Facebook has reversed its move to block the sharing or viewing of news links on its platform in Australia, originally in response to a proposed law compelling tech giants to pay for journalism.
Last week (18 February), the social media giant removed all Australia news links as politicians considered forcing digital businesses like Facebook to reach paid-for-news agreements with media companies.
If passed, legislation would have created a so-called “News Media Bargaining Code”, which would have created a panel to set a price for news in situations where Google and Facebook did not reach deals with media businesses whose journalism they link to.
Essentially, it would have meant Facebook would have had to pay for news published to the site that originates not from a publisher with whom they already have an agreement.
Australian Treasurer Josh Frydenberg said Facebook chief Mark Zuckerberg had told him the ban would end "in the coming days", after the pair had talks.
Mr Frydenberg said amendments would be made to the law.
"Facebook has re-friended Australia," he told reporters in Canberra on Tuesday.
Here is everything you need to know about it.
Why were Facebook blocking news in Australia?
William Easton, managing director at Facebook Australia & New Zealand, claimed that last year Facebook generated around 5.1 billion “free referrals” to Australian publishers, worth an estimated £227 million.
The Australian government sees Facebook as profiting from these links and referrals, though Easton said the social media giant receives a “minimal” business gain from news – which makes up less than 4% of content users see on their news feed – and said the proposals seek to “penalise” Facebook for “content it didn’t take or ask for”.
Facebook and other US technology businesses like Google have “fundamentally different relationships with news,” he added, saying “Google Search is inextricably intertwined with news and publishers do not voluntarily provide their content.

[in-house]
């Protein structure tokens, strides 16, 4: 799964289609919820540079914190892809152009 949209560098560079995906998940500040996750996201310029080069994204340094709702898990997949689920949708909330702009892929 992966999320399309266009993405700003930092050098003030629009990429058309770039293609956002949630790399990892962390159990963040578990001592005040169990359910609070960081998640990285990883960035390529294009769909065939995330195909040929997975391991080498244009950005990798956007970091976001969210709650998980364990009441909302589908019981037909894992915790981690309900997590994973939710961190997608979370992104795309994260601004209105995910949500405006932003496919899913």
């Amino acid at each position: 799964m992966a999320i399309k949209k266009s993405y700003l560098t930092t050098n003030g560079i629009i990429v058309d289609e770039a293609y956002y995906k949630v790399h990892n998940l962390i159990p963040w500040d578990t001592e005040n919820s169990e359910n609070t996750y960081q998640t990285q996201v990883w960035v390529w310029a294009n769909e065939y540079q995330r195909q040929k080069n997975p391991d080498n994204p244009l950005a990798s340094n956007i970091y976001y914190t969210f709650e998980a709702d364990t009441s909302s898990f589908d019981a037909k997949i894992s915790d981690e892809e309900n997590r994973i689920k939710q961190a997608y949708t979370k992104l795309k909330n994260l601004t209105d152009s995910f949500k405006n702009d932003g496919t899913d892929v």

“On the other hand, publishers willingly choose to post news on Facebook, as it allows them to sell more subscriptions, grow their audiences and increase advertising revenue.”
“It has left us facing a stark choice: attempt to comply with a law that ignores the realities of this relationship, or stop allowing news content on our services in Australia. With a heavy heart, we are choosing the latter.”
What does it mean for me?
Facebook said the changes mean that although “international” publishers can continue to publish news content on Facebook, links and posts cannot be viewed or shared by Australian audiences.
Meanwhile its “international community” – including users in the UK – will not be able to view or share Australian news content.
Australian Prime Minister Scott Morrison responded by saying: "Facebook's actions to unfriend Australia today, cutting off essential information services on health and emergency services, were as arrogant as they were disappointing.”
"I am in regular contact with the leaders of other nations on these issues. We simply won't be intimidated," he added.
But Australian Treasurer Josh Frydenberg said Facebook chief Mark Zuckerberg had told him the ban would end "in the coming days", after the pair had talks.
Could Facebook News be the answer in Australia?
Facebook News, the social network’s new section dedicated to personalised news content, launched in the UK last month, allowing users to see curated news stories from major national, local and lifestyle media outlets.
Facebook is paying publishers for their content, with input coming from media outlets such as Channel 4 News, Daily Mail Group, DC Thomson, Financial Times, Sky News and Telegraph Media Group.
Easton said the company is prepared to launch Facebook News in Australia to “significantly increase our investments with local publishers”, but would only do so “with the right rules in place”.
“Journalism is important to a democratic society, which is why we build dedicated, free tools to support news organisations around the world in innovating their content for online audiences,” he said.